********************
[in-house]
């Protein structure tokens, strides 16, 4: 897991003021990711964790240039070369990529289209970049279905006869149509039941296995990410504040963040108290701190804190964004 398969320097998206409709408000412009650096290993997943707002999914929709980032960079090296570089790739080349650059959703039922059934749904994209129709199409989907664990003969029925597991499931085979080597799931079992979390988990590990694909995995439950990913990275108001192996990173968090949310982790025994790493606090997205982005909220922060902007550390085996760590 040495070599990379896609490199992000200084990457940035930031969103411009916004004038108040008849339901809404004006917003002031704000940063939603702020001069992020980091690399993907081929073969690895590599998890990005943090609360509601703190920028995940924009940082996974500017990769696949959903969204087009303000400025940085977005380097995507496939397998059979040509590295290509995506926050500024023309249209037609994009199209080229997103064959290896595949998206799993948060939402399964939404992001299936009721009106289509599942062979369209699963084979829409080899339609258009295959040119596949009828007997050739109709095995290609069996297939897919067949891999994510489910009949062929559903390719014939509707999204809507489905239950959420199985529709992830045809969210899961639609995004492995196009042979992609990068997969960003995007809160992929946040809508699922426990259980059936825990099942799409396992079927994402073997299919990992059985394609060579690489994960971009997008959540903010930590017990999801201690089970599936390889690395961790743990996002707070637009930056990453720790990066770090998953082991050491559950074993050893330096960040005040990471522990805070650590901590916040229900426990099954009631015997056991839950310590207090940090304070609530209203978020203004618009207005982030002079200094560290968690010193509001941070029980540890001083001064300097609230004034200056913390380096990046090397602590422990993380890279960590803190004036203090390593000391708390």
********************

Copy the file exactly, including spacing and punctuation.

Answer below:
[in-house]
């Protein structure tokens, strides 16, 4: 897991003021990711964790240039070369990529289209970049279905006869149509039941296995990410504040963040108290701190804190964004 398969320097998206409709408000412009650096290993997943707002999914929709980032960079090296570089790739080349650059959703039922059934749904994209129709199409989907664990003969029925597991499931085979080597799931079992979390988990590990694909995995439950990913990275108001192996990173968090949310982790025994790493606090997205982005909220922060902007550390085996760590 040495070599990379896609490199992000200084990457940035930031969103411009916004004038108040008849339901809404004006917003002031704000940063939603702020001069992020980091690399993907081929073969690895590599998890990005943090609360509601703190920028995940924009940082996974500017990769696949959903969204087009303000400025940085977005380097995507496939397998059979040509590295290509995506926050500024023309249209037609994009199209080229997103064959290896595949998206799993948060939402399964939404992001299936009721009106289509599942062979369209699963084979829409080899339609258009295959040119596949009828007997050739109709095995290609069996297939897919067949891999994510489910009949062929559903390719014939509707999204809507489905239950959420199985529709992830045809969210899961639609995004492995196009042979992609990068997969960003995007809160992929946040809508699922426990259980059936825990099942799409396992079927994402073997299919990992059985394609060579690489994960971009997008959540903010930590017990999801201690089970599936390889690395961790743990996002707070637009930056990453720790990066770090998953082991050491559950074993050893330096960040005040990471522990805070650590901590916040229900426990099954009631015997056991839950310590207090940090304070609530209203978020203004618009207005982030002079200094560290968690010193509001941070029980540890001083001064300097609230004034200056913390380096990046090397602590422990993380890279960590803190004036203090390593000391708390």